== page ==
Tags: methane | plumes | west | coast

Methane Plumes Off West Coast as Warm Sea Melts Frozen Gas

Image: Methane Plumes Off West Coast as Warm Sea Melts Frozen Gas
Sonar image of bubbles rising from the seafloor off the Washington coast. The base of the column is 1/3 of a mile (515 meters) deep and the top of the plume is at 1/10 of a mile (180 meters) depth. (Brendan Philip/University of Washington)

By    |   Friday, 16 Oct 2015 08:39 AM

Methane plumes have been detected more frequently over the past decade off the coast of Washington and Oregon, and are likely being released by warming ocean waters that are melting the frozen chemical compound.

"We see an unusually high number of bubble plumes at the depth where methane hydrate would decompose if seawater has warmed," said H. Paul Johnson, a University of Washington professor of oceanography and lead author of a study recently accepted by Geochemistry, Geophysics, Geosystems.

"So it is not likely to be just emitted from the sediments; this appears to be coming from the decomposition of methane that has been frozen for thousands of years."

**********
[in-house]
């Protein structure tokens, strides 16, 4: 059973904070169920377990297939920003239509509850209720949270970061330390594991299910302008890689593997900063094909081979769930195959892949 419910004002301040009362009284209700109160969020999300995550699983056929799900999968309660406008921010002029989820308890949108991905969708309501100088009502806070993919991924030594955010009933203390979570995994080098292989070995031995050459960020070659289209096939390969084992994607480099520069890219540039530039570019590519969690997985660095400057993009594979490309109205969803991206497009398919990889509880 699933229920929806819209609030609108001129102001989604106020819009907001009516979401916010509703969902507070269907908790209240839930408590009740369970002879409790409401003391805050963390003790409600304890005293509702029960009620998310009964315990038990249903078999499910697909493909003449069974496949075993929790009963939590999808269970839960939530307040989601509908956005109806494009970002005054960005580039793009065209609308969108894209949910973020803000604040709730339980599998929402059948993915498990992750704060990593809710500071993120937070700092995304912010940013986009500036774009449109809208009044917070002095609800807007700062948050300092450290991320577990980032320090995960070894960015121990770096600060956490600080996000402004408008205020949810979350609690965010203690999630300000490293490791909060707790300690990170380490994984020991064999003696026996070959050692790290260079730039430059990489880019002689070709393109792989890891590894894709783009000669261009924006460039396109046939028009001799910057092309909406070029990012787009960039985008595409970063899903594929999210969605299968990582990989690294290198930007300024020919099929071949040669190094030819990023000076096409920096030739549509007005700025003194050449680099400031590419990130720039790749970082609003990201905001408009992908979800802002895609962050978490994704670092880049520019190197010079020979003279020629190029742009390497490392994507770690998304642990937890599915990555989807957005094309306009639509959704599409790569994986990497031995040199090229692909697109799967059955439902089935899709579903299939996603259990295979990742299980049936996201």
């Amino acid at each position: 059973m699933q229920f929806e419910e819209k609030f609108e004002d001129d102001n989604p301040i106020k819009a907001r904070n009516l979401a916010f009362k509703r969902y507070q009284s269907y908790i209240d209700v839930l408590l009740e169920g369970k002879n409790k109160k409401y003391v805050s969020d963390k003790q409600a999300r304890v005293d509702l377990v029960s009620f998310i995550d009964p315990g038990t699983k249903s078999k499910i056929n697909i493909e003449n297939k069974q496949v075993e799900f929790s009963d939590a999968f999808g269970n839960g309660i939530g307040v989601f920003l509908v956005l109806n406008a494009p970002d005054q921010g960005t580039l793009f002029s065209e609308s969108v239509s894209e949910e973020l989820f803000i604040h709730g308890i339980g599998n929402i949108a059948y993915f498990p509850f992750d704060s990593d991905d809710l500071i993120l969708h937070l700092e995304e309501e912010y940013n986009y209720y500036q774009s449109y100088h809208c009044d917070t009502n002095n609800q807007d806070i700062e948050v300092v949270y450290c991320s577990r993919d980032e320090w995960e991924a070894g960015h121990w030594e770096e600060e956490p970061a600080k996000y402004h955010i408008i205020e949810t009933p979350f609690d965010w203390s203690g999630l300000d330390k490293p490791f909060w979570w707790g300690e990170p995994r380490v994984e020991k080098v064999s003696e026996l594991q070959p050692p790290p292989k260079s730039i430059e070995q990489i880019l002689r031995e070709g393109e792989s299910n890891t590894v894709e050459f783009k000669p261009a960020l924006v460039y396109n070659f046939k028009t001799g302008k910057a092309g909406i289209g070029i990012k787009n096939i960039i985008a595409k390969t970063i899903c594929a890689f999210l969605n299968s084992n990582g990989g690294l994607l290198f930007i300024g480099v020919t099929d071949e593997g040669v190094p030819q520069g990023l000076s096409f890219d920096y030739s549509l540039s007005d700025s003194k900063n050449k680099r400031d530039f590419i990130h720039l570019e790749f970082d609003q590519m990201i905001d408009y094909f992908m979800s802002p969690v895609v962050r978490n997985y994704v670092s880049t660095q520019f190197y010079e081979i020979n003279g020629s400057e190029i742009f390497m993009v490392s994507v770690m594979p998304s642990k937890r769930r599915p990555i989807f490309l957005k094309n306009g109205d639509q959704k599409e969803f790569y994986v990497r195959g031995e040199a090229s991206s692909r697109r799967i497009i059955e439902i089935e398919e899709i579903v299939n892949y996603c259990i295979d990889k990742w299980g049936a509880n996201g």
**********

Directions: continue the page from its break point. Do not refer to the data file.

Gizmodo reported that the scientists are not sure how much methane is making it to the ocean's surface, and how much of it is being consumed by marine microbes. Those microbes convert the methane into carbon dioxide, which can in turn increase ocean acidity. 

"Current environmental changes in Washington and Oregon are already impacting local biology and fisheries, and these changes would be amplified by the further release of methane," said Johnson.

Now, scientists are collecting chemical samples emitted by sediments along the coasts to narrow in on what could be causing the plumes, and how the plumes may ultimately impact local waterways.

"What we’re seeing is possible confirmation of what we predicted from the water temperatures: Methane hydrate appears to be decomposing and releasing a lot of gas," Johnson said. "If you look systematically, the location on the margin where you’re getting the largest number of methane plumes per square meter, it is right at that critical depth of 500 meters."

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Methane plumes have been detected more frequently over the past decade off the coast of Washington and Oregon, and are likely being released by warming ocean waters that are melting the frozen chemical compound.
methane, plumes, west, coast
271
2015-39-16
Friday, 16 Oct 2015 08:39 AM
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